B: 1765 is the daughter of Jean Baptiste Petitpas b. 1722 in Nova Scotia and Francoise Bertaud b. 1727 in Nova Scotia. Francoise Bertaud is the daughter of Pierre Bertaud and Marie MARTIN b.1695 in Nova Scotia. Marie Martin is the daughter of Pierre Martin b.abt 1662 in Nova Scotia and Anne Godin born abt1672 in Montreal, Quebec. Pierre Martin is the son of Pierre Martin b. Oct.5, 1632 and Anne Questnorouest Amerindian (Abenaki) b.1644 in the Indian Nation Nova Scotia


Notes for Abraham Gerroir:
Abraham Gerroir was the son of Luc Gerroir b.abt 1786 in Tracadie N.S and Anne Jacquet b.abt.1788 in Tracadie N.S. Luc Gerroir was the son of Francois Gerroir b. abt.1753 in Chezzetcook, N.S and Marguerite Petitpas b. abt.1767 in Chezzetcook, N.S.
More about Anne Jacquet:
Anne Jacquet is the daughter of Jean Baptiste Jaquest b. 12 July 1761 in Lavaltrie, Quebec and Agnes (Anne) COSTE born 1 april 1764 in Arichat, Richmond Co. Nova Scotia .

More about Agnes (Anne) Coste:
Agnes (Anne) Coste born 1764 in Arichat, Richmond Co. Nova Scotia is the Daughter of Claude Coste born bet.1730-1734 in Port Toulouse, Nova Scotia. and Marguerite VIGNEAU born 24 sept. 1734 in Port Toulouse, Nova Scotia.

More about Claude Coste:
Claude COSTE is the son of Jacques (Jacob) Coste and Francoise Petitpas. Francoise PETITPAS is the daughter of MARIE THERESE AMERINDIAN (MI'KMAQ)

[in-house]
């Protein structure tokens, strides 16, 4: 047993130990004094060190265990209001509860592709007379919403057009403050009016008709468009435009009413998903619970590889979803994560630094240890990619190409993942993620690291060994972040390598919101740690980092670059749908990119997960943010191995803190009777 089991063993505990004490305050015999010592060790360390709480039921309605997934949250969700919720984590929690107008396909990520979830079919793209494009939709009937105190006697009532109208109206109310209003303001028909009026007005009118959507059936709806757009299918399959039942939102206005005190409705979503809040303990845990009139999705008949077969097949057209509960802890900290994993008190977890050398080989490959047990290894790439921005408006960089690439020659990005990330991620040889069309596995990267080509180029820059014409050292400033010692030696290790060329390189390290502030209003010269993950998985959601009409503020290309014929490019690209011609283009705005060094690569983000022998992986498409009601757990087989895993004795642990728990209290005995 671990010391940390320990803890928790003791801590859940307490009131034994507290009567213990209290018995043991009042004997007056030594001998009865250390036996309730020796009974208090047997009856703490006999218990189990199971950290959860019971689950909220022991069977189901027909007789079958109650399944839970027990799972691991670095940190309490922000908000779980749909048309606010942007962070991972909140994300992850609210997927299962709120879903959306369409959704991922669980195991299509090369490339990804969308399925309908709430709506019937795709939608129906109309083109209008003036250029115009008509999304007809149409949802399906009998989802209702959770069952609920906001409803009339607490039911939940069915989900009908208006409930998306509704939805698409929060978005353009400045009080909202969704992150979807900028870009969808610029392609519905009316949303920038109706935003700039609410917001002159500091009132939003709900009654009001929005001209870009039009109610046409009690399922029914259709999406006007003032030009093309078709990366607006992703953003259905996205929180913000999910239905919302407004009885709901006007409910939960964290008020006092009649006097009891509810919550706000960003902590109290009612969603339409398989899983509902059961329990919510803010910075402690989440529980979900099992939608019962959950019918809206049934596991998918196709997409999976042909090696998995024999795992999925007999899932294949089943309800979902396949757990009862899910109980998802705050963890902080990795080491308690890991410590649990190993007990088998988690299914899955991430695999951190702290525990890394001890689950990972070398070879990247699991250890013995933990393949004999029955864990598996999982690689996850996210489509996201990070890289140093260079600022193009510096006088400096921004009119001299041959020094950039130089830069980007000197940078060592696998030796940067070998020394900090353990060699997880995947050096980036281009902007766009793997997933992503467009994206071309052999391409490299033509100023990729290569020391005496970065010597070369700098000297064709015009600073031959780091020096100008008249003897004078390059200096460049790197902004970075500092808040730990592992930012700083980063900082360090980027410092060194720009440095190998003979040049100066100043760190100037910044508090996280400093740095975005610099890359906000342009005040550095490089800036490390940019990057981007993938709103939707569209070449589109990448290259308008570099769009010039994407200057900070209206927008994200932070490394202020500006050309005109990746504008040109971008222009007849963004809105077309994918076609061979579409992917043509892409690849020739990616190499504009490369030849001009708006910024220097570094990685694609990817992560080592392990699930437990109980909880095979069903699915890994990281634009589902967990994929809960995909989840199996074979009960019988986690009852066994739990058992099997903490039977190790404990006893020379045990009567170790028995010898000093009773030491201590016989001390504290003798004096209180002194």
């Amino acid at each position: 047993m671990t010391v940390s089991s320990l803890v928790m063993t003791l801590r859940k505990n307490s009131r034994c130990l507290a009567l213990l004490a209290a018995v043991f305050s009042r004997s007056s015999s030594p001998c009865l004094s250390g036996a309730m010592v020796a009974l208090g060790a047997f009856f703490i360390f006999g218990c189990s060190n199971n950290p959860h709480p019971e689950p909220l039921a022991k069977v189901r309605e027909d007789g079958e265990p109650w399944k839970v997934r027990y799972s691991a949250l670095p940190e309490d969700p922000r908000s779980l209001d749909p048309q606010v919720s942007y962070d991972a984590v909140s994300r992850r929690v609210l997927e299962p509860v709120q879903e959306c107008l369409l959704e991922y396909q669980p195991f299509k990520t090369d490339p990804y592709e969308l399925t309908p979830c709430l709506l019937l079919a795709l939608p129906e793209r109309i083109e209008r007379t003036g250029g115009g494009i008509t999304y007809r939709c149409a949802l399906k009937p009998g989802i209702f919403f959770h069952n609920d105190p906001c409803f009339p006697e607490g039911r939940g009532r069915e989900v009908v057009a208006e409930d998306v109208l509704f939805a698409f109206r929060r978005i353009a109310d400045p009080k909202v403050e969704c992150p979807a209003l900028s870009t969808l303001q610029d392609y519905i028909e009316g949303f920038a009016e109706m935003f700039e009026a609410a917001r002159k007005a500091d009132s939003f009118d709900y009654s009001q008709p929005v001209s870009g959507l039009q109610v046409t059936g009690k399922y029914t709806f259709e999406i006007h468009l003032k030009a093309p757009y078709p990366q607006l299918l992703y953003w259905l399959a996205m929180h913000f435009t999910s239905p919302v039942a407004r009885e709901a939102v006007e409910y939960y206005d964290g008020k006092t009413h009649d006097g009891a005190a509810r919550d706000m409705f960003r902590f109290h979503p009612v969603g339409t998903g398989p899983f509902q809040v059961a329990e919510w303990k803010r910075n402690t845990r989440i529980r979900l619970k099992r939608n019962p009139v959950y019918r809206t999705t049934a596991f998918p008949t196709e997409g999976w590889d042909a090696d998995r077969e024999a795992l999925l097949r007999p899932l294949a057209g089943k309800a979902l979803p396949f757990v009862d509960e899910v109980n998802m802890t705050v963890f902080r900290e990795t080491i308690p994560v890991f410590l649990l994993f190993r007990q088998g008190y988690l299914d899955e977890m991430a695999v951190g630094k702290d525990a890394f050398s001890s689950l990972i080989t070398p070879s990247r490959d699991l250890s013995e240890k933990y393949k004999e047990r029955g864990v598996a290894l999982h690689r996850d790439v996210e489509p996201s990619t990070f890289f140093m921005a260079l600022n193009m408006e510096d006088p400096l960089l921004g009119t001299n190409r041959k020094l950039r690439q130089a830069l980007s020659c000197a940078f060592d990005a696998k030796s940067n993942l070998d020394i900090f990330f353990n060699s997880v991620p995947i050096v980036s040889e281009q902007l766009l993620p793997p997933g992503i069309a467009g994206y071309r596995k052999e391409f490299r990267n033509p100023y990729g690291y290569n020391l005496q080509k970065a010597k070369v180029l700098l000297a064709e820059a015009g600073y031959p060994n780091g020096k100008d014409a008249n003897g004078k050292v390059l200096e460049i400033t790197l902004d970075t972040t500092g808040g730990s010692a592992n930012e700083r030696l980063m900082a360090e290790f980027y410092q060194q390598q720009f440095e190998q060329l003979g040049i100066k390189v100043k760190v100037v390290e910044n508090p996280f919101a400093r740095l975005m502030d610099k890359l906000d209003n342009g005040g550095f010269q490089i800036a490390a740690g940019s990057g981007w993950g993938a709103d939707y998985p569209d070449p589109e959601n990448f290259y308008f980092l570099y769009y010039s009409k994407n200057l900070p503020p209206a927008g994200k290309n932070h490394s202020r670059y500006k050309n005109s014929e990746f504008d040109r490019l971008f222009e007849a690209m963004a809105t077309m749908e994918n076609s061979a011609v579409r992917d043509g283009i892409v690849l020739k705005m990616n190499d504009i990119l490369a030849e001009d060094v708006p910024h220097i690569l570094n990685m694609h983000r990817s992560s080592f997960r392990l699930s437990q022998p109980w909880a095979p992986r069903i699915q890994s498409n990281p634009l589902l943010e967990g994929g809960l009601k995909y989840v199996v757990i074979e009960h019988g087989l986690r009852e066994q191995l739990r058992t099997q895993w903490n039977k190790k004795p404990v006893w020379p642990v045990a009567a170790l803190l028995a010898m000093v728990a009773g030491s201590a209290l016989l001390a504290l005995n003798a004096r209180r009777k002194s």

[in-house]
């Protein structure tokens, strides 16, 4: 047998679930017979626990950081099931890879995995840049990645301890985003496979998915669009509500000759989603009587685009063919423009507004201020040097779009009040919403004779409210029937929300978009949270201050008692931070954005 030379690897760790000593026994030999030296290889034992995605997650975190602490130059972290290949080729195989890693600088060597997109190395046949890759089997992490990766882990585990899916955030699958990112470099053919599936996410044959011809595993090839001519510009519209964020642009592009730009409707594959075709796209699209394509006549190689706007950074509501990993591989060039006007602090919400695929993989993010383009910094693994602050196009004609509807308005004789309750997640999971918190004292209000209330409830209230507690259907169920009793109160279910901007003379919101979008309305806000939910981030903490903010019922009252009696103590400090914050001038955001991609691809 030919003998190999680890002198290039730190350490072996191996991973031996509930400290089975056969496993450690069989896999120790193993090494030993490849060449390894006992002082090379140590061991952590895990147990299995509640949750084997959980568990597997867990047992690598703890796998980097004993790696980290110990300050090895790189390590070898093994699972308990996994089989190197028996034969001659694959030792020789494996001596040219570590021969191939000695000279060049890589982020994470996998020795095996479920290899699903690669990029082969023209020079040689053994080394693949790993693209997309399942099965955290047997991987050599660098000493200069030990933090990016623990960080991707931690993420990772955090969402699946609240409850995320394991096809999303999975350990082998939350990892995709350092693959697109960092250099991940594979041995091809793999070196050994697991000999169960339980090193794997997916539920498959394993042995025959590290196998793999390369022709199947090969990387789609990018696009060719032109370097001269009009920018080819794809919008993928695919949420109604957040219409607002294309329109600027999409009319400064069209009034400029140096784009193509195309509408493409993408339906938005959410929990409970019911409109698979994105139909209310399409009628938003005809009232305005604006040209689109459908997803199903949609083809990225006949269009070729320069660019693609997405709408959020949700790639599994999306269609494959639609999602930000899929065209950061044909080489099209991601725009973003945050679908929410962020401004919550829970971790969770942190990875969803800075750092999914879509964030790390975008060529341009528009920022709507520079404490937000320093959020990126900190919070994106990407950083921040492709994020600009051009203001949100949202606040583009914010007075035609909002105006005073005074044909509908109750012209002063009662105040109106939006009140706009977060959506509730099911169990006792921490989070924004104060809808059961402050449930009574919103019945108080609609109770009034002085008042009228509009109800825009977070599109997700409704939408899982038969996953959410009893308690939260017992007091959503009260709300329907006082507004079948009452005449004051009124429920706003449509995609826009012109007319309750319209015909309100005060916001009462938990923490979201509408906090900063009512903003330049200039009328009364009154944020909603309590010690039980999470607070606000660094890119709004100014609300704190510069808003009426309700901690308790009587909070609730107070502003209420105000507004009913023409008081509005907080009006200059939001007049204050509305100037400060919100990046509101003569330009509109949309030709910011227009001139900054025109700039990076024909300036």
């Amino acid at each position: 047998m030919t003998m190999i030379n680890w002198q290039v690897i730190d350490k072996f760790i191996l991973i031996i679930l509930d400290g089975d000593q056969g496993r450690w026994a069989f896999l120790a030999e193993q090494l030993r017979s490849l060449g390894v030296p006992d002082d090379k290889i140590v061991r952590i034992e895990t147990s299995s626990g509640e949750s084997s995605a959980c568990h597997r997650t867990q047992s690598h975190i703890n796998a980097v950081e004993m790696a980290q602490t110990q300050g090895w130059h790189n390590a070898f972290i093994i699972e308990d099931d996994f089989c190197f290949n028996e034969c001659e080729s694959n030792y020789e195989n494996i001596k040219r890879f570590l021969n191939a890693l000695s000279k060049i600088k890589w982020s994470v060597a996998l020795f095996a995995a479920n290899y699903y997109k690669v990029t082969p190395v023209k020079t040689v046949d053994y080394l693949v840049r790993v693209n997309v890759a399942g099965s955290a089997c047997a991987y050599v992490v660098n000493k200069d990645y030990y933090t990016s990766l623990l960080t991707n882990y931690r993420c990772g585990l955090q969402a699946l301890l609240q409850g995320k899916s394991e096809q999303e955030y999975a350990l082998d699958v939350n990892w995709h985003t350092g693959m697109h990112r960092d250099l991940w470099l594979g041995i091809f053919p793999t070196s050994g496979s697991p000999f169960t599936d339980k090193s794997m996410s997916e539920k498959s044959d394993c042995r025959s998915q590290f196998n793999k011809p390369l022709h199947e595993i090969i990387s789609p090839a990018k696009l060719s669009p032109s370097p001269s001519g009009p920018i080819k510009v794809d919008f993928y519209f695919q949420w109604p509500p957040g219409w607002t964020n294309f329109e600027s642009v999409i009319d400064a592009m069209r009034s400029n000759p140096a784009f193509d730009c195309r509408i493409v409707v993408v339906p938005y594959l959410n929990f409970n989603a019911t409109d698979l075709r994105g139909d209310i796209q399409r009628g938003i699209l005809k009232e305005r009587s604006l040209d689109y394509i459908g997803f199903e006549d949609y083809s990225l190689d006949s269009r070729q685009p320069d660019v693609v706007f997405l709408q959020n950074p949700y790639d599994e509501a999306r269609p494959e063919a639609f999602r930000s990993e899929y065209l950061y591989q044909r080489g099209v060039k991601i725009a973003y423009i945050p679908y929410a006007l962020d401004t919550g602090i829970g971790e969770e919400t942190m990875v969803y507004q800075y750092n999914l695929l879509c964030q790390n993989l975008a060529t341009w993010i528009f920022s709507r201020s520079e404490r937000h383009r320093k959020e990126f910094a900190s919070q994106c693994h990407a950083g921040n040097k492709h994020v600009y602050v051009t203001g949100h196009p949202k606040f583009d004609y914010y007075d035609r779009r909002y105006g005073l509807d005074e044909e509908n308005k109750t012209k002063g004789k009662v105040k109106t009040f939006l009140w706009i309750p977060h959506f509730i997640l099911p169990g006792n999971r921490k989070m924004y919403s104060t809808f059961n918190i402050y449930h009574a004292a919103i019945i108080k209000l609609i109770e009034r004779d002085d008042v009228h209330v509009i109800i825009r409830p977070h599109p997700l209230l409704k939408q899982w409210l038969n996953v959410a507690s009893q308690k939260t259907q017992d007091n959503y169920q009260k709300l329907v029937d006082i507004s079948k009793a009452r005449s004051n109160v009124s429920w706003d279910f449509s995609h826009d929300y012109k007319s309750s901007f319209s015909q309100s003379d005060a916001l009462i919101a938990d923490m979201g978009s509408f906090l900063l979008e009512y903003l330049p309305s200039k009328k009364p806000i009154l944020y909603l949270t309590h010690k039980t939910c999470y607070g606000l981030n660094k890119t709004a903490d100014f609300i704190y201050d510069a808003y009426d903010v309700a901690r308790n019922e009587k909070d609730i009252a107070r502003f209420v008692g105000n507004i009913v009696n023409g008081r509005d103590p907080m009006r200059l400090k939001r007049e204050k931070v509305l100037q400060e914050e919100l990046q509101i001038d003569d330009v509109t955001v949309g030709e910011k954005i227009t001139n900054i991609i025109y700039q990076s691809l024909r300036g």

Marie Therese
B: 1668, Mi'Kmaq Indian Nation, Nova Scotia.
D: abt.1717.
M: 1685, Claude Petitpas in 1685 in Nova Scotia.

More about Abraham Gerroir and Ludivine Fougere: Abraham Gerrior was born in 1817 in Molasses Harbour. He Married Ludivine (Divine) Fougere. She was born in 1823 in Molasses Harbour.N.S.

Children of Abraham Gerroir and Ludivine Fougere:

William Gerrior b.1847 in Molasses Harbour. N.S. He married Sophie Pellerin b. 1847 in Molasses Harbour, N.S.
Dennis Gerrior b. 1855 in Molasses Harbour N.S
Adele Gerrior b. 1858 in Molasses Harbour N.S

More about Joseph Mius :
Joseph Mius
B: 1680
D: 1729, Annapolis County, Nova Scotia.
M: 1700, Marie Amirault. Marie was born in 1684.

Brother Francois Mius
B: 1681
Became Chief of the Indians of Le Have. A Treaty was signed by Francois Mius in 1761 that is still honored today.

Children of Joseph Mius and Marie Amirault:
Joseph Muise Jr.
B: 1700

Charles Amond Muise
B: Dec 1701
D: 1795, Cape de Sable, Nova Scotia.
M: 21 Jan 1731, Marie Marthe Hebert, in Cape de Sable. Marthe Hebert was Born 1710 in Cap de Sable, Nova Scotia.

Children of Charles Amond Muise and Marie Marthe Hebert:

Barthelemy Muise
B: 1757, Baccaro, an Indian village in Cape Sable, N.S.
D: 1798
M: 1780, Madeleine Doiron in 1780 who was born 17 Aug 1763.

Children Of Barthelemy Muise and Madeleine Doiron:
Charles Muise

Genevieve Muise
B: 1786
D: 1866, Cape Jack, Nova Scotia
M: 25 Sep 1815, Jean Coste, in Tracadie, Antigonish Nova Scotia. Jean Coste was born 15 Nov 1760 in Port Toulouse, N.S

Children of Jean Coste and Genevieve Muise:

Gertrude Coste
B: abt 1820, Havre Boucher, Antigonish, N.S.
M: Louison Pellerin, son of Jean Pellerin and Pelegie Boudrot. He was b. in N.S.

Anne (Nancy) Coste
B: Abt 1825

Notes for Jean Coste:
Jean Coste is the Grandson of Francoise Petitpas b.abt 1706. Francoise Petitpas is a daughter of Marie Therese b.1688 in the Indian Nation, Nova Scotia.

Madeleine Modeste Muise
B: 1753

Jean Baptiste Muise
B: 1740